Maybe it happened in the first few weeks of December, when it felt like I was working crazy long hours and barely home to see my little ones during the week, or maybe it was a Christmas surprise, launched just in time for exposure to the maximum and most appreciative audience of parents, siblings, grandparents and auntie, but our little Pip Squeak has taken a leap forward with his walking.
He’d been getting better and better at pottering around the house but this was the push from walking and crawling into full on walking 90% of the time. I noticed in the first week of the Christmas holidays how if he tripped he wouldn’t finish the journey off on his knees but stopped, raised his little bottom into the air and ever so slowly pushed up off his hands until he was upright, and then set off again in pursuit of the open stair gate, his sister’s artwork, my phone, or whatever other contraband had sparked his fancy.
He’s still got that proper toddler walk, legs out for balance and then picked up at the knees; John Wayne meets Thunderbirds, and it’s so much fun to see him potter down the hall, or wander over to graps me around the legs and shout “cuddles” at my kneecaps.
My mother always used to say that I was late walking (about 18 months apparently) but once I was up I was off, and while I don’t think that Pip has started walking late (he’s about the same as the girls, give or take a week), I do get that same sense of “up and off” from him, because apparently just wandering around the house doesn’t cut it.
We went out on a couple of expeditions while my Dad was staying with us, first to the park and then the next day for a circuit of the gardens at Upton House, to take the girls to ride their scooters and then just for some fresh air. We’d barely got through the gate of the park before Pip, usually so happy in his vantage point tucked up in the sling, started squeaking to get down in no uncertain terms. And so I got him out.
And as the girls raced on to play in the sensory garden, he held onto my hand and onto Grandpa’s hand, and we walked very gently after them.
It was picture perfect sweet; the little toddling boy, holding on as he went for his first little walk in the park, but Pip had other and bigger and better ideas. He wanted to chase after Kitty and Elma, and try to run off with Elma’s scooter, pushing it backwards like a pram; he wanted to feed the ducks, even if all we could find were some rather reluctant geese who didn’t seem that interested in catching the crumbs from a little boy’s slightly wayward throw, and most of all, he most absolutely definitely did not want to hold hands unless he wanted to.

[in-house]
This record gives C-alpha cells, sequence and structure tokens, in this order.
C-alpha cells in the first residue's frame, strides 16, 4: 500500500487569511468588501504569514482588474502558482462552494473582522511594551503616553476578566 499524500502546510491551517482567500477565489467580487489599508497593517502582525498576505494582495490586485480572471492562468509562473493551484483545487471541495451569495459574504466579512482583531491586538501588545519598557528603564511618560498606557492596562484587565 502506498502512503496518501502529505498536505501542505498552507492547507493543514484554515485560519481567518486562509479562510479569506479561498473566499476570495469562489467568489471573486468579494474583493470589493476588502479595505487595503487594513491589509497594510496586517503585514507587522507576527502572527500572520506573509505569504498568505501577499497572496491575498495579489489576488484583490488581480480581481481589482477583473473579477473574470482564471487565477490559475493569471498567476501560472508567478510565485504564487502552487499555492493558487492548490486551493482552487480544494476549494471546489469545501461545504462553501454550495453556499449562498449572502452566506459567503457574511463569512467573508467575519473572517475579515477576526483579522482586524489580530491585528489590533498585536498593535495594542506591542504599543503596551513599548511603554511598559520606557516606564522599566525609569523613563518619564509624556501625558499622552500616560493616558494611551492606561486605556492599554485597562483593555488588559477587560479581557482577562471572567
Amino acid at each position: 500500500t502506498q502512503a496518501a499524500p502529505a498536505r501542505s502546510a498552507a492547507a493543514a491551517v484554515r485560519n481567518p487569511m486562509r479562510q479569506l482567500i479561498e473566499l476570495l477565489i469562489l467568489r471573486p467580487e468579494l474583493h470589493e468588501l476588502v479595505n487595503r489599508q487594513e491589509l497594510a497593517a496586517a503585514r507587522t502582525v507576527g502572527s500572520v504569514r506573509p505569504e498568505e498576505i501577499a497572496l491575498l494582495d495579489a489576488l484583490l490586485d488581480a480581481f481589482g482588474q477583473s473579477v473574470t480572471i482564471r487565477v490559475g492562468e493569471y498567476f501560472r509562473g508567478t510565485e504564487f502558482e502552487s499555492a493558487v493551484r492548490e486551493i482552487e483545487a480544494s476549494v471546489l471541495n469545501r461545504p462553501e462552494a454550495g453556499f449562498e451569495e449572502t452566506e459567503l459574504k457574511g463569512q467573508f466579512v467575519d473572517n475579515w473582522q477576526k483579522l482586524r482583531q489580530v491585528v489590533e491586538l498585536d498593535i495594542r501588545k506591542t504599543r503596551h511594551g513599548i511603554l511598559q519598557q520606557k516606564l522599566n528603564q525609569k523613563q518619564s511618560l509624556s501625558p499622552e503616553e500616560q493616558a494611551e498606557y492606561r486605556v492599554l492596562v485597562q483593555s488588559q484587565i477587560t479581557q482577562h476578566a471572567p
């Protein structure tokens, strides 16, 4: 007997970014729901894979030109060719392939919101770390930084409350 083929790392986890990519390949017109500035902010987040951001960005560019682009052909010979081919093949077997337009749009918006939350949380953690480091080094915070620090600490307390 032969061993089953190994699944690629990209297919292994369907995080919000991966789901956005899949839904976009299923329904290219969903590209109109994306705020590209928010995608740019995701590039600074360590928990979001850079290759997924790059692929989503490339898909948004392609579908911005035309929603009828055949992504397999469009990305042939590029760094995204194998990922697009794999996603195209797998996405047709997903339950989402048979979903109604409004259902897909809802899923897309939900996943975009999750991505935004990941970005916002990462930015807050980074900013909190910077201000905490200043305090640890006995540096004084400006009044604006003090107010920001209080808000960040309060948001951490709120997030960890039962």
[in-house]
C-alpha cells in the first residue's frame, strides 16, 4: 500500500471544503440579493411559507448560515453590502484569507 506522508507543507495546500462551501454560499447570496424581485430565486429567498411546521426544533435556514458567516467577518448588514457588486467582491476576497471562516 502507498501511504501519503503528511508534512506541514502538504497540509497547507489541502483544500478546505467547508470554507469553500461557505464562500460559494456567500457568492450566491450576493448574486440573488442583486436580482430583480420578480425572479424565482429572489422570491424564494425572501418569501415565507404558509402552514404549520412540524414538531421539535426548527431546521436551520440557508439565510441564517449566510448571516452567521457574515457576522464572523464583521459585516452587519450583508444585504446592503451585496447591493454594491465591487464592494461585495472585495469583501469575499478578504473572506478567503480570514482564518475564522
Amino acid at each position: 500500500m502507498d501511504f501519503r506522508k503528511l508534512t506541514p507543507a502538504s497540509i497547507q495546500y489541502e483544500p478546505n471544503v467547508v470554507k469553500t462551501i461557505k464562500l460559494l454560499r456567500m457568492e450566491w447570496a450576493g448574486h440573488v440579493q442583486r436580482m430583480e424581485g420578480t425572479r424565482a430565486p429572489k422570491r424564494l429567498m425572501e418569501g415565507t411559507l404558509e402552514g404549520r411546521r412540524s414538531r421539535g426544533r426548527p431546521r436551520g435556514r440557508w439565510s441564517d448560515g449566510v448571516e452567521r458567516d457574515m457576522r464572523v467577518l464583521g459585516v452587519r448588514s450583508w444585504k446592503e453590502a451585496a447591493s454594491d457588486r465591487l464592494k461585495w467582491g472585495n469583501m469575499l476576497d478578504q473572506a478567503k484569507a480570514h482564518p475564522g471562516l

It was the same at Upton; as Dad and I gently walked him down the grassy slope; first he’d let go of my hand and shake it off and then he’s use that hand to firmly and most insistently peel away each one of Grandpa’s fingers from his, and then he was off.
Waddling as fast as two little snowsuited legs could carry him across the lawns at Upton to reach Grandpa’s open arms, or pottering along the forest path, quite certain that he could distract us by smiling up at us beautifically so that we wouldn’t notice him making a beeline for the edge of the path to pick up a handful of gravel.
We paused to read a sign at the bottom of the path and before we knew it he was off and climbing up a little flight of steps by the side of us, only to insist on being brought back down to do it all over again because it was so much fun.
It seems that my little indoor walking boy is also very much an outdoor walking boy. I remember the moment with Kitty particularly when we first went out without sling or buggy. Mainly because we’d forgotten either and couldn’t be bothered to go back for them so we thought we’d see how we went and she walked all the way around town without complaint, and it is a watershed moment. I’m not saying we’ll abandon either or all for some time to come, there’s definitely a coralling of small children benefit when you’re outnumbered, but the days of two walking and one snuggling down in the sling when we go for a walk, at best are numbered.
And it feels as though it’s happening sooner with Pip than with the girls, though I can’t honestly remember well enough to be certain. Perhaps it’s simply that as my third child he still seems so much more a baby to me than either Kitty or Elma did at a similar age, despite being much bigger!
But one thing is certain, whether he be my baby or my little boy, it’s the start of a year ready to be filled with adventures.
joining Katie at Mummy Daddy Me for The Ordinary Moments